Ballroom Luminoso is a series of six chandeliers designed by artists Joe O’Connell and Blessing Hancock currently installed in San Antonio, Texas. Made from custom made structural steel, custom LEDs and recycled bicycle parts, the lights project colorful silhouettes of sprockets and other pieces onto the otherwise drab cement underpass. From the artist’s statement about the project:
Ballroom Luminoso references the area’s past, present, and future in the design of its intricately detailed medallions. The images in the medallions draw on the community’s agricultural history, strong Hispanic heritage, and burgeoning environmental movement. The medallions are a play on the iconography of La Loteria, which has become a touchstone of Hispanic culture. Utilizing traditional tropes like La Escalera (the Ladder), La Rosa (the Rose), and La Sandía (the Watermelon), the piece alludes to the neighborhood’s farming roots and horticultural achievements. Each character playfully rides a bike acting as a metaphor for the neighborhood’s environmental progress, its concurrent eco-restoration projects, and its developing cycling culture.
If you liked this project you might also enjoy Carolina Fontoura Alzaga’s bike chain chandeliers. Images above courtesy photographer Fred Gonzales. (via lustik)
Korean sculptor Young-Deok Seo has been busy since first appearing here back in 2011. The artist has continued working almost exclusively with welded chains reclaimed from bicycles and elsewhere. Seo most recently exhibited at SODA Gallery in Istanbul. A statement from that show:
Seo Young Deok’s work aims to reflect the disease-like contamination we experience caused by materials in our society, he hopes to reveal the amount of suffering it places on the modern-day human. To express this, he utilized metal chains to create the modern man. Chains were made by our civilization and created through mass production, yet it is also just one accessory, one part in a massive piece of machinery. He considered each part of the chain a human cell and used the chains to create a human figure. Thus, this being’s form has been created in contamination by materials in our current world.
As part of his first exhibition at Galleria Continua in San Gimignano, artist Ai Weiwei (previously) has installed 760 stacked bicycles in a sprawling installation on a raised stage within the gallery. It’s important to note that the bikes are not simply “stacked” but have been physically attached creating a single cohesive structure which can be explored from within, similar to his 2011 work Forever Bicycles. The exhibition is comprised of several sculptures, installations, video and photographs from the Chinese artist who was bestowed last May with the inaugural Václav Havel Prize for Creative Dissent from the Human Rights Foundation. Last year Weiwei was also the subject of the documentary Ai Weiwei: Never Sorry directed by American filmmaker Alison Klayman, which follows the artist through several nasty scuffles with Chinese authorities while he creates several new provocative artworks and organized social actions. Easily one of the best documentaries of 2012 and I highly recommend it (stream it on Netflix).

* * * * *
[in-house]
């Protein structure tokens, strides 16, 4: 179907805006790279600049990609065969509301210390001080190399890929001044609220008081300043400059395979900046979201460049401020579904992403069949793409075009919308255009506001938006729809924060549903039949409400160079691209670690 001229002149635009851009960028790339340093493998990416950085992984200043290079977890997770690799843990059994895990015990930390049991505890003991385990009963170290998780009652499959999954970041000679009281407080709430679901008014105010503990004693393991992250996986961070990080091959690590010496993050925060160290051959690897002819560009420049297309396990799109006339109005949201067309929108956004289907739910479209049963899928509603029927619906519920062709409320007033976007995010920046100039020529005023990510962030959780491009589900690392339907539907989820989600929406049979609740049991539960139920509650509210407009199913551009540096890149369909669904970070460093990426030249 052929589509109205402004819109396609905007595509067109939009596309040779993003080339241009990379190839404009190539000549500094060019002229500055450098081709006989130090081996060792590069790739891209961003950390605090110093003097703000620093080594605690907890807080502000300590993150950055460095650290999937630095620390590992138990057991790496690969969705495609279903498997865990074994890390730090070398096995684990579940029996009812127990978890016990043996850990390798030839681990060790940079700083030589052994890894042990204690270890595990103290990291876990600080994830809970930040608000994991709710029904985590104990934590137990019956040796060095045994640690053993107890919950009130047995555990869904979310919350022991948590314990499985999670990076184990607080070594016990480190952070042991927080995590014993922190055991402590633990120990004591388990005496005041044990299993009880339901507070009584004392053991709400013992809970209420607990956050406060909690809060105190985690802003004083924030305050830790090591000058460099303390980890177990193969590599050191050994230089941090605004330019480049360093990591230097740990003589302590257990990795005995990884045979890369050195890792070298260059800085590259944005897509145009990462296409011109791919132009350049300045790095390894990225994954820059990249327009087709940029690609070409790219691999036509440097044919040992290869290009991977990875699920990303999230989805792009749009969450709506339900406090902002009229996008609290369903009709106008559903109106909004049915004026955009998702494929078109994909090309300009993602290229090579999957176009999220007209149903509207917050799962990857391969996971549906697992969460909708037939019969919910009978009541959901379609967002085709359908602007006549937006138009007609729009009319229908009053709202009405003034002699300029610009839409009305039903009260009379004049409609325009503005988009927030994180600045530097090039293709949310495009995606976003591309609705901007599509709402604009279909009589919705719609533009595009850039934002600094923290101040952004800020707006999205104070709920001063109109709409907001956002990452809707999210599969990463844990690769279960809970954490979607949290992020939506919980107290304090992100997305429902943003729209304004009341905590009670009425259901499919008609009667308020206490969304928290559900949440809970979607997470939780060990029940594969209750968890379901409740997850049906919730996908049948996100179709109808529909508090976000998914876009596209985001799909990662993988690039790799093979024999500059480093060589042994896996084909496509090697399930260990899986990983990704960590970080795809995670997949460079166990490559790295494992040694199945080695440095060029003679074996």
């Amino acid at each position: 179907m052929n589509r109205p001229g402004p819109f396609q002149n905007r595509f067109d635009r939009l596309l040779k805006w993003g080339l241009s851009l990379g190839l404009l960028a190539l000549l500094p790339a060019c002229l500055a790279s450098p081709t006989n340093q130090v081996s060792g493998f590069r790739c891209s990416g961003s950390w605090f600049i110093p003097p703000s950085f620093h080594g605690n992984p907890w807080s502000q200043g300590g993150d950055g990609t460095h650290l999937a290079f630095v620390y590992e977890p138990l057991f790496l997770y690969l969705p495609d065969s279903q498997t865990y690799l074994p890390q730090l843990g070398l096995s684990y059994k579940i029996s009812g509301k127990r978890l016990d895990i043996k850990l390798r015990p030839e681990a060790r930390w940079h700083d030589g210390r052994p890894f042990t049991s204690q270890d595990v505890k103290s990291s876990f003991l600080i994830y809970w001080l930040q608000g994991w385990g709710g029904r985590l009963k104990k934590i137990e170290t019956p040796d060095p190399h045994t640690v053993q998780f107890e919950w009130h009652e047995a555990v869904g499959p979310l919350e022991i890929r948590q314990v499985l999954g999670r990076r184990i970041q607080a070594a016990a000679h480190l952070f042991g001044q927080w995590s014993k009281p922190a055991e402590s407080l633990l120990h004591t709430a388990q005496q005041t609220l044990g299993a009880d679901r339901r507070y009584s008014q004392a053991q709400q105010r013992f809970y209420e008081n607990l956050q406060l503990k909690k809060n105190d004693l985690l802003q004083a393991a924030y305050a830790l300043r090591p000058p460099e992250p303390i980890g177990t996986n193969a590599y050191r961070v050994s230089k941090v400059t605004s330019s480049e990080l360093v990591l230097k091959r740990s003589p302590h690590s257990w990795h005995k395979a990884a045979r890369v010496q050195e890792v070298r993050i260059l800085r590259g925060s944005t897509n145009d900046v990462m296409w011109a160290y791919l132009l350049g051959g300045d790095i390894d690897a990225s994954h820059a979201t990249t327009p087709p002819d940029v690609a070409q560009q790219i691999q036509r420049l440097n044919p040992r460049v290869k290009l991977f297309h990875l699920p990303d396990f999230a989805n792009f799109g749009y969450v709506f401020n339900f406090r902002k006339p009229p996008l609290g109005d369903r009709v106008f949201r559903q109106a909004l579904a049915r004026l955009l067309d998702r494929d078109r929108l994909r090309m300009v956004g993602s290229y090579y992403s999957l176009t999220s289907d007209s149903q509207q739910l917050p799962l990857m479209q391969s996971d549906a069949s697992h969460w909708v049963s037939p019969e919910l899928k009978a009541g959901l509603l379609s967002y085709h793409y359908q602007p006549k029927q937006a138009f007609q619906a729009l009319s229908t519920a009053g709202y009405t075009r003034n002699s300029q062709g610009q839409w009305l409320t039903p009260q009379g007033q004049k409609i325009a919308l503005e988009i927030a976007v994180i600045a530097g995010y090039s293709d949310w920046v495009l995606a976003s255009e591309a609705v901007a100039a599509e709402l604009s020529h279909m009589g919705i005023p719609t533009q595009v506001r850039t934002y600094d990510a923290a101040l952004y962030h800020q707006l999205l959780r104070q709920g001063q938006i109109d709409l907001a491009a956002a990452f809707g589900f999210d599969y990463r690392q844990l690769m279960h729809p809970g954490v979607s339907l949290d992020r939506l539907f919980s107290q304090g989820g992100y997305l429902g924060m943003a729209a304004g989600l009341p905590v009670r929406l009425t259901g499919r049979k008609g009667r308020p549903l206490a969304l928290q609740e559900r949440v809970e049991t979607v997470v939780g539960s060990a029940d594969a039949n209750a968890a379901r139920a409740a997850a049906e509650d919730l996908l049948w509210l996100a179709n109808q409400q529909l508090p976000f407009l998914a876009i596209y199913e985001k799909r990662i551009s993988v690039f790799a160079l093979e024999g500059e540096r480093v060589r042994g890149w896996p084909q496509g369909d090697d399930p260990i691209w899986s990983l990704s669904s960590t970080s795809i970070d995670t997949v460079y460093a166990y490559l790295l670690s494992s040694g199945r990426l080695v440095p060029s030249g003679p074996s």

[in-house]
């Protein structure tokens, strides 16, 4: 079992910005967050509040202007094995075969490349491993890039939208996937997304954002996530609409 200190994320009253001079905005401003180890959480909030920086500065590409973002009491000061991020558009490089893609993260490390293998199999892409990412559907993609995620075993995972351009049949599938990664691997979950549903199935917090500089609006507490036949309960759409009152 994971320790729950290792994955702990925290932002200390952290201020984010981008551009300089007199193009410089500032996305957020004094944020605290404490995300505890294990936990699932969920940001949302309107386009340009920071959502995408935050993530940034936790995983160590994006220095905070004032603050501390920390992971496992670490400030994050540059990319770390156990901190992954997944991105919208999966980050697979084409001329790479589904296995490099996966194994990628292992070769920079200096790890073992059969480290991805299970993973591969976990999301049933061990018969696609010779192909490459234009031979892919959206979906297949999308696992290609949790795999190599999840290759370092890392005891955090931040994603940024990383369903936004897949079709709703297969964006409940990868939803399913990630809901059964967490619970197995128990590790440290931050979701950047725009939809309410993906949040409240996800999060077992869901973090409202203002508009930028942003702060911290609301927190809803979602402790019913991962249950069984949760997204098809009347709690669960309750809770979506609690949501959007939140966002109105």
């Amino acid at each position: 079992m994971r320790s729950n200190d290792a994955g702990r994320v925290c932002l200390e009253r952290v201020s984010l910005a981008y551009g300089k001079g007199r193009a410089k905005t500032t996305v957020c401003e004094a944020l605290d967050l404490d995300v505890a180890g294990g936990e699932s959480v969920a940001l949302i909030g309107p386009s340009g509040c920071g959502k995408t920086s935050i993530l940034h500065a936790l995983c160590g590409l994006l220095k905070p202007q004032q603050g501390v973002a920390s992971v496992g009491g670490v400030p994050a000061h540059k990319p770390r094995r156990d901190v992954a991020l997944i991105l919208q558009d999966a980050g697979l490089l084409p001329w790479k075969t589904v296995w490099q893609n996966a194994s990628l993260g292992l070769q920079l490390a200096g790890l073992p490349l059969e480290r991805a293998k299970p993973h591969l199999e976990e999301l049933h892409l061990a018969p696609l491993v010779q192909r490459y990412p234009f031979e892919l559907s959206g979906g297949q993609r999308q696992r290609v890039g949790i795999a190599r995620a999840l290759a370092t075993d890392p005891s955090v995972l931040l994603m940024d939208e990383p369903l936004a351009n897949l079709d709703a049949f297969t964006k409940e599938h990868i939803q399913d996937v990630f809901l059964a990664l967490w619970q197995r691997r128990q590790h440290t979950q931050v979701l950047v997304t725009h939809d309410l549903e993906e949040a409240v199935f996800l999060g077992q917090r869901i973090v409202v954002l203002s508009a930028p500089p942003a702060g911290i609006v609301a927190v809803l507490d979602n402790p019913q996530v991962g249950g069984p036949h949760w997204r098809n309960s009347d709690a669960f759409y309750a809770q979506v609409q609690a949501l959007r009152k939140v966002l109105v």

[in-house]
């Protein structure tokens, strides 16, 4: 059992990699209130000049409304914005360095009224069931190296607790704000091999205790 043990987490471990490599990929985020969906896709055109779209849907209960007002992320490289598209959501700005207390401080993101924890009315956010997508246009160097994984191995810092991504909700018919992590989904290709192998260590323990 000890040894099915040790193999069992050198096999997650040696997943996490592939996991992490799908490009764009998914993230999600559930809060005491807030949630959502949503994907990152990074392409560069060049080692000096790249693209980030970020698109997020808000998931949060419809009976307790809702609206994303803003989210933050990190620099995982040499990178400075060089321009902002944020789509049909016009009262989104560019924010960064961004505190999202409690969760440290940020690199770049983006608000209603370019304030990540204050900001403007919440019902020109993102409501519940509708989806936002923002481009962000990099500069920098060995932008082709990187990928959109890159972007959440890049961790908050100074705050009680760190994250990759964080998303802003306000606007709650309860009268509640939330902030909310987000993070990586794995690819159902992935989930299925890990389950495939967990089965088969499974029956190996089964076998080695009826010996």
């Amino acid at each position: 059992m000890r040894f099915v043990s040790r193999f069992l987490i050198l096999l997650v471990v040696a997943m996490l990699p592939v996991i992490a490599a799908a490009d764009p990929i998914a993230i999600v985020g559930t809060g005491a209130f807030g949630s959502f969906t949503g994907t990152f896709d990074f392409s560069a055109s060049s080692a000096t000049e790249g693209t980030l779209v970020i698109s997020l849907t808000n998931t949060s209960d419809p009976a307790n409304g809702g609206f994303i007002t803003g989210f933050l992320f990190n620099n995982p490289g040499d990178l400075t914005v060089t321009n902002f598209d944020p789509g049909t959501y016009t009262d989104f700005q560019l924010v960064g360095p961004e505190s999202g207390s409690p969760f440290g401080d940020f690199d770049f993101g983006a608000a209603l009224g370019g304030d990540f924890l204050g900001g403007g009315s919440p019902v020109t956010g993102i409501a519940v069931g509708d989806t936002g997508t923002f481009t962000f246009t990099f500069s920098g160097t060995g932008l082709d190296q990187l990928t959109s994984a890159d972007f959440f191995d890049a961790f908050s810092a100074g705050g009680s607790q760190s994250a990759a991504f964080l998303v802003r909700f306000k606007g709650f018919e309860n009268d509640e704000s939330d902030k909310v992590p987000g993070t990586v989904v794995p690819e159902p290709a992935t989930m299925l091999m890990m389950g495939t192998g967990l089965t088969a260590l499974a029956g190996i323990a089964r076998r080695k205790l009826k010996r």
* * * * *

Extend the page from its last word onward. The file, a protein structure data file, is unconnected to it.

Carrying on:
The exhibition at Galleria Continua is on view through February 16th, and you can see many more images here. All imagery above was provided courtesy Galleria Continua.
Artist Carolina Fontoura Alzaga constructs impressive chandeliers using chains, wheels and other parts from old bicycles as part of a series she calls CONNECT. Alzaga has lived in Brazil and Mexico and now works out of a studio in Los Angeles where the Etsy Blog recently caught up with her to conduct the interview and tour above. Of her work she says:
This developing body of work draws inspiration from the aesthetics of victorian era chandeliers, DIY and Bike Culture, and follows an art tradition of utilizing non artistic materials for sculpture.
This series addresses class codes, power dynamics, reclaimed agency, and ecological responsibility. The traditional chandelier is seen as a bourgeois commodity, a cachet of affluence, excess, and as such power. The recycled bicycle parts become a representation of the dismissed, invisible, and powerless, but are also an affirmation of self-propelled movement. The bicycle chandelier thereby creates a new third meaning of reclaimed agency.
I think if I ever had need for a chandelier it would definitely be one of these. Alzaga has a number of pieces currently available in her shop. (via laughing squid)
Here’s a wonderful zoetrope animation using paper discs mounted on bicycle wheels by Katy Beveridge as part of her 3rd year dissertation project at CSM in London. Beveridge mentions being partially influenced by the technique of Tim Wheatley who has also explored the ideas of bicycle-wheel animation. See many more zoetrope videos previously on Colossal. (via peta pixel)
An incredible, brand new installation made from 1,000 bicycles by dissident Chinese artist Ai Weiwei who emerged four months ago from a prolonged detention by the Chinese government for alleged economic crimes. The installation is one of 21 artworks on display as part of “Ai Weiwei Absent,” that opens tomorrow at the Taipei Fine Arts Museum and runs through January 29th. Weiwei will not be present. (via msn photo blog)